Last week I had my first art lesson (one of the dreams on my list). It was a lot of fun, but I found it pretty tiring as well. I had to continuously push through limiting beliefs that seemed to hold my creativity captive. Beliefs like: you can’t draw, you’re not as good as the others, people will laugh at what you create … and on and on it went. I had to make a conscious decision not to give in to these thoughts and to simply push through. In the end I did end up drawing a pretty amazing picture, I chose a difficult one on purpose, and I felt a lot of satisfaction when I actually did it! (If you’re interested to see, have a look at the bottom of this post)
The experience made me wonder how many of my other dreams were stillborn, killed prematurely by my own limiting beliefs, lies I believe about myself. Maybe you have a similar experience? Let’s look at some of the common ones:
1. I’m not as good as X:
This is a mindset I give into way to often. It becomes a really good hiding place if I’m really honest with myself. The problem is that when you compare yourself to others, it can’t have a good outcome no matter who comes out on top. If you find yourself falling short, it leads to a lack of confidence; if you come out on top it often leads to arrogance and pride and even a dangerous complacency. I like this quote by Neil Simon: “Don’t listen to those who say, “It’s not done that way.” Maybe it’s not, but maybe you will. Don’t listen to those who say, “You’re taking too big a chance.” Michelangelo would have painted the Sistine floor, and it would surely be rubbed out by today. Most importantly, don’t listen when the little voice of fear inside of you rears its ugly head and says, “They’re all smarter than you out there. They’re more talented, they’re taller, blonder, prettier, luckier and have connections…” I firmly believe that if you follow a path that interests you, not to the exclusion of love, sensitivity, and cooperation with others, but with the strength of conviction that you can move others by your own efforts, and do not make success or failure the criteria by which you live, the chances are you’ll be a person worthy of your own respect.“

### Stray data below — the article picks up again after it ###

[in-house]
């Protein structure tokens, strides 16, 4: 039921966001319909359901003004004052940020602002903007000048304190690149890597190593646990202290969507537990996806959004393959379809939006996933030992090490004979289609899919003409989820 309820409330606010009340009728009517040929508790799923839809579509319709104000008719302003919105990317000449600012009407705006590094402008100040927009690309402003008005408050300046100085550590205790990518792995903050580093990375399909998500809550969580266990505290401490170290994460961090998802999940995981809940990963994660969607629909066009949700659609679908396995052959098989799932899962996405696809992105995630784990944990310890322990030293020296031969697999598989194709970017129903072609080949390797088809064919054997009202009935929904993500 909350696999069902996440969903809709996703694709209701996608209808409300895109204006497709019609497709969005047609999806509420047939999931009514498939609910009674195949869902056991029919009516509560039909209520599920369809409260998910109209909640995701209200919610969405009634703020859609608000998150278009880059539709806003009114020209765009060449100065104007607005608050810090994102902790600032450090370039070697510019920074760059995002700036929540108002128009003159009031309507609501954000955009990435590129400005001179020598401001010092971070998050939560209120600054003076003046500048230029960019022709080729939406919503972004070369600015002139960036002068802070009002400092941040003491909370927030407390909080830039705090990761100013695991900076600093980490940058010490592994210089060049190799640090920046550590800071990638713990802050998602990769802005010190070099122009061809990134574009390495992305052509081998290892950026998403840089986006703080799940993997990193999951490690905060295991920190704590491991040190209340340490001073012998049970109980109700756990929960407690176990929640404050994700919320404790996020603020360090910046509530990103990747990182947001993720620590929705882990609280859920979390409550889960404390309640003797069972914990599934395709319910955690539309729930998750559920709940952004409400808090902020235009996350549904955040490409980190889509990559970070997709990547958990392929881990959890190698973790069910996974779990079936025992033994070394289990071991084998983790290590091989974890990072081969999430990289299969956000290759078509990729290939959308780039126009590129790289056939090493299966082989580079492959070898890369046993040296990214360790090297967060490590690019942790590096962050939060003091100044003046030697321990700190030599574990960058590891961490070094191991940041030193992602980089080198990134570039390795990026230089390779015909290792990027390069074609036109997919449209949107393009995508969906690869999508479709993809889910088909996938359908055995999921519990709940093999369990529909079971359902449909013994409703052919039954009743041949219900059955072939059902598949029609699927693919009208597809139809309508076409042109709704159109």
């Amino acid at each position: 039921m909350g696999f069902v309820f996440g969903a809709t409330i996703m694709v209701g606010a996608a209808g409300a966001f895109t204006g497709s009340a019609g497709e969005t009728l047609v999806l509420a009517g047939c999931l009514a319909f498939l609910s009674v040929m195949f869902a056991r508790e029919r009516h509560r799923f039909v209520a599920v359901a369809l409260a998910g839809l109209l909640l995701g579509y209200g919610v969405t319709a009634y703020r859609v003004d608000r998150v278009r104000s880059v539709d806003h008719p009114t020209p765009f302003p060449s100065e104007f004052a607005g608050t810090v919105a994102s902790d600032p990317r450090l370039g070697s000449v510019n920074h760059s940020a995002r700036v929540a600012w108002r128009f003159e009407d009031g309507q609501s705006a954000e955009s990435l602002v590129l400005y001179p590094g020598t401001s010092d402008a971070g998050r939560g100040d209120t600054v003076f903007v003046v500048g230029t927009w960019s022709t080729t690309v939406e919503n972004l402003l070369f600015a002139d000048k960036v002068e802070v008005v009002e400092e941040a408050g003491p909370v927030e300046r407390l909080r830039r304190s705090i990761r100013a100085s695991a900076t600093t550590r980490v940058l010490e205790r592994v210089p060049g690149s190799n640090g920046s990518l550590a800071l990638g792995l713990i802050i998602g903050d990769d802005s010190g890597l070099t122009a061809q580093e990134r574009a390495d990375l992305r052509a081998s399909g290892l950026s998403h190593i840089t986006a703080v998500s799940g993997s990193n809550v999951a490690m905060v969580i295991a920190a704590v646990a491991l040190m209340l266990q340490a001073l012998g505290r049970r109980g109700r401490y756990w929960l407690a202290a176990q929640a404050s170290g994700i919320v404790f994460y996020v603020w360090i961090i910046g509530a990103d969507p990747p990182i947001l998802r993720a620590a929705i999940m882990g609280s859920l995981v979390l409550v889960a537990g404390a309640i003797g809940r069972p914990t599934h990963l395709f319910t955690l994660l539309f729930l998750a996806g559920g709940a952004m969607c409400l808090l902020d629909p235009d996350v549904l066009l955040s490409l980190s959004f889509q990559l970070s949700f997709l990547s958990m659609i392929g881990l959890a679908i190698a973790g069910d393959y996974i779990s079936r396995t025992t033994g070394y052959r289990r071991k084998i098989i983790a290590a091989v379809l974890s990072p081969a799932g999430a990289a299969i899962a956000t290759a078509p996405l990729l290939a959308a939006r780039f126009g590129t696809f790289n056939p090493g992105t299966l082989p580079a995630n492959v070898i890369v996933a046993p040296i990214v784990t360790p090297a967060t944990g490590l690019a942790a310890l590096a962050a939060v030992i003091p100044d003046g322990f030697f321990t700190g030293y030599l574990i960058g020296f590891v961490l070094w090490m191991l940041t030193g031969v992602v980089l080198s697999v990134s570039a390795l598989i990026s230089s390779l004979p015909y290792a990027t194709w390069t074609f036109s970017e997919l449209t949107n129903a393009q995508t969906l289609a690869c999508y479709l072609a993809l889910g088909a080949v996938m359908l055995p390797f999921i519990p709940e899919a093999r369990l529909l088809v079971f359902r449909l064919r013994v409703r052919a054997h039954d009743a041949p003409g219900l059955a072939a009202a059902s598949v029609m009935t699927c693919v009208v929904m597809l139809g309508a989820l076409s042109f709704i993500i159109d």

2. I can’t do that
Often this belief comes from other people telling you what you can or can’t do. I’ve believed for a long time that I can’t draw, because of art teachers and parents telling me so. What I’ve come to realise is that I actually can (how can you be an award winning photographer and not be artistic), I’ve simply never been taught the right techniques. I may not be a natural at it like some of the cartoonists I work with, but I certainly can draw. How often do we give up on something before we’ve even taken a single step simply because we don’t believe we can do it? I’ve decided to ignore those voices in my head and try anyway … what’s the worst that can happen?
3. Failure (or imperfection) is not an option
This belief is a joy thief. Where ever did the notion come from that everything is about performance and perfection and not simply about enjoyment. Why can I not just enjoy drawing or dancing or writing, why must it be perfect. Why is failure seen as such an evil, when failure is how we learn the most? So many people give up on a dream, because they don’t feel their performance is up to scratch. I’ve come to realise it’s about the journey, not just the destination. It’s about the process, not just the outcome.